The Speaker of Parliament, Rebecca Kadaga, has clarified that over the years, MPs emoluments have been determined in line with the provisions of the constitution.
Presiding over a sitting of Parliament on Tuesday, 20 August 2019, Kadaga said she was in possession of a Supreme Court Ruling where the procedure of determining Members’ emoluments under Section 5 of the Parliament (Remuneration of Members) Act Cap 259 was challenged.
“I would like to inform the House that court has recognised and reiterated the mandate of Parliament to determine emoluments of Members of Parliament as prescribed in Article 85 of the constitution but that this must be done in harmony with Article 93 of the Constitution,” Kadaga said.
The Speaker said that Parliament has only used the procedure prescribed in section 5 of the Parliament (Remuneration of Members) Act once in 2001 adding that, “since then, Members pay has been determined in harmony with the provisions of the Constitution of Uganda”.
The Supreme Court in a judgment on 25 July 2019 stated that Members of Parliament cannot unilaterally increase their remuneration without the involvement of the Executive.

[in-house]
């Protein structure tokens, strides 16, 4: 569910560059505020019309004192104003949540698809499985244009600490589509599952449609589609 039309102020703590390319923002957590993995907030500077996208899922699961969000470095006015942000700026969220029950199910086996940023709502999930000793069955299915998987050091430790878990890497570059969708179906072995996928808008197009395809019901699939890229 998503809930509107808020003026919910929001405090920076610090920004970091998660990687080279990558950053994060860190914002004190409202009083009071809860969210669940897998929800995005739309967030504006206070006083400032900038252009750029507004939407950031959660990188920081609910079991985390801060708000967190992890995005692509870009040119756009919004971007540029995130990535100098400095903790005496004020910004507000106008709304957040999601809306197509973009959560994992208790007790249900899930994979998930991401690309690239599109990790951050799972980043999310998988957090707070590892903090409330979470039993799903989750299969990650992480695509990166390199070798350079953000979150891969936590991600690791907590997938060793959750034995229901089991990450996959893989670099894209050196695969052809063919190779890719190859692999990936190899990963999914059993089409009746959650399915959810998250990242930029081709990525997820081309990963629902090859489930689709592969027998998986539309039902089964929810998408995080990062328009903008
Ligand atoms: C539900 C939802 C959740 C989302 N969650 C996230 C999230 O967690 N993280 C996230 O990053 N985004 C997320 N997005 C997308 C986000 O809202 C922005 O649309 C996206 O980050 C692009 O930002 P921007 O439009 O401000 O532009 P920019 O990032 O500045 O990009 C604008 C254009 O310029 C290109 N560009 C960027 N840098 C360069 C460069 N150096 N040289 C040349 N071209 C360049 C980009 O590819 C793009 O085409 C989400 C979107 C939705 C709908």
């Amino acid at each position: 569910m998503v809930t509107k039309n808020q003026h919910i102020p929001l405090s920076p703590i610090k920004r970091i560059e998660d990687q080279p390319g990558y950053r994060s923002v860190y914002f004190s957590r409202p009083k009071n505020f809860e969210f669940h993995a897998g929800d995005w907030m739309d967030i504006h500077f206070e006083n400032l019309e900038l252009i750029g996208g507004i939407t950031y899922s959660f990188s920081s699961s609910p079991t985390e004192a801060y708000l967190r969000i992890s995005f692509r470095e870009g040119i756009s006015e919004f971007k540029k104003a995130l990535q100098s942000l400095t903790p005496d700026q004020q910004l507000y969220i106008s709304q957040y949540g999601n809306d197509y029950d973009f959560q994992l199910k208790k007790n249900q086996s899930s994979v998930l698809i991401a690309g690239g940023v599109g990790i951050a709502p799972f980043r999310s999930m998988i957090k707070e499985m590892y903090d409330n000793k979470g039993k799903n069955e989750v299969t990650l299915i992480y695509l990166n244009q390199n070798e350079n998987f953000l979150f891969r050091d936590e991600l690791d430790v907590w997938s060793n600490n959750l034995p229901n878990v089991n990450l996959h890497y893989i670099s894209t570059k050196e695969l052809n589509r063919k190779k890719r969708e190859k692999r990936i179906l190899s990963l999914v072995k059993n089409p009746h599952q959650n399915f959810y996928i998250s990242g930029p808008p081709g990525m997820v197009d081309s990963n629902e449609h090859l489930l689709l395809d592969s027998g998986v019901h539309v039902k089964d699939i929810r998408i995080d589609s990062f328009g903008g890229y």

The judges upheld a 2016 Constitutional Court verdict that declared Section 5 of the Parliament (Remuneration of Members of Parliament) Act “unconstitutional.”
A concerned citizen, Wilson Mwesigye, petitioned the Constitutional Court to challenge decisions of the Parliamentary Commission to increase lawmakers’ pay based solely on Section 5 of the impugned Act and Article 85 of the Constitution.
Article 93 requires Parliament to pass a Bill tabled on behalf of Government if it is to take a decision on increasing MPs’ pay, yet Section 5 of the Parliament (Remuneration of Members) Act, requires a resolution of Parliament if changes are to be made on legislators emoluments.